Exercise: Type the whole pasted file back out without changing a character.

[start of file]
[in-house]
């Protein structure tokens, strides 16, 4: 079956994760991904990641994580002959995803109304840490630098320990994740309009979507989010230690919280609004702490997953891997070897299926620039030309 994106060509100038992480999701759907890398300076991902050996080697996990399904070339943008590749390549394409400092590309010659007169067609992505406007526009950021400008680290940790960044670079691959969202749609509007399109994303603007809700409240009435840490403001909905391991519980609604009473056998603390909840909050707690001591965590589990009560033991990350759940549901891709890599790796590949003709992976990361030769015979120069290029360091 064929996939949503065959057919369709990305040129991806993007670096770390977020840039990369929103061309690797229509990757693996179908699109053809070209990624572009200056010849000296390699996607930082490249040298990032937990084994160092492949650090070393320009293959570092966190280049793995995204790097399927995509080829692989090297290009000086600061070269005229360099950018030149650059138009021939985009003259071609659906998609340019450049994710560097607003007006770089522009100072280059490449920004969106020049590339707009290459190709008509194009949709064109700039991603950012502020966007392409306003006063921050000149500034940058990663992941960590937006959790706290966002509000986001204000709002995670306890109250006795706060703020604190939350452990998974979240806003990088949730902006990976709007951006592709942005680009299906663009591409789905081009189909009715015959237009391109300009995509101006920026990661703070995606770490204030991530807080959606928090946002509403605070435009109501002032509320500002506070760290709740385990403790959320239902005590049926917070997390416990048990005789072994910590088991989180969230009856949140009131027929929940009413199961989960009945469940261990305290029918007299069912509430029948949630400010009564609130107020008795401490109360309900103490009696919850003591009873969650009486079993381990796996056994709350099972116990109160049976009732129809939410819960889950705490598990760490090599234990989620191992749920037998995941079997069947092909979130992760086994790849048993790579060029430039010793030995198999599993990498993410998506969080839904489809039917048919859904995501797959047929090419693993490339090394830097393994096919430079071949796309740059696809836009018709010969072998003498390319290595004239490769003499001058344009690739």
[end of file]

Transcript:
[in-house]
């Protein structure tokens, strides 16, 4: 079956994760991904990641994580002959995803109304840490630098320990994740309009979507989010230690919280609004702490997953891997070897299926620039030309 994106060509100038992480999701759907890398300076991902050996080697996990399904070339943008590749390549394409400092590309010659007169067609992505406007526009950021400008680290940790960044670079691959969202749609509007399109994303603007809700409240009435840490403001909905391991519980609604009473056998603390909840909050707690001591965590589990009560033991990350759940549901891709890599790796590949003709992976990361030769015979120069290029360091 064929996939949503065959057919369709990305040129991806993007670096770390977020840039990369929103061309690797229509990757693996179908699109053809070209990624572009200056010849000296390699996607930082490249040298990032937990084994160092492949650090070393320009293959570092966190280049793995995204790097399927995509080829692989090297290009000086600061070269005229360099950018030149650059138009021939985009003259071609659906998609340019450049994710560097607003007006770089522009100072280059490449920004969106020049590339707009290459190709008509194009949709064109700039991603950012502020966007392409306003006063921050000149500034940058990663992941960590937006959790706290966002509000986001204000709002995670306890109250006795706060703020604190939350452990998974979240806003990088949730902006990976709007951006592709942005680009299906663009591409789905081009189909009715015959237009391109300009995509101006920026990661703070995606770490204030991530807080959606928090946002509403605070435009109501002032509320500002506070760290709740385990403790959320239902005590049926917070997390416990048990005789072994910590088991989180969230009856949140009131027929929940009413199961989960009945469940261990305290029918007299069912509430029948949630400010009564609130107020008795401490109360309900103490009696919850003591009873969650009486079993381990796996056994709350099972116990109160049976009732129809939410819960889950705490598990760490090599234990989620191992749920037998995941079997069947092909979130992760086994790849048993790579060029430039010793030995198999599993990498993410998506969080839904489809039917048919859904995501797959047929090419693993490339090394830097393994096919430079071949796309740059696809836009018709010969072998003498390319290595004239490769003499001058344009690739």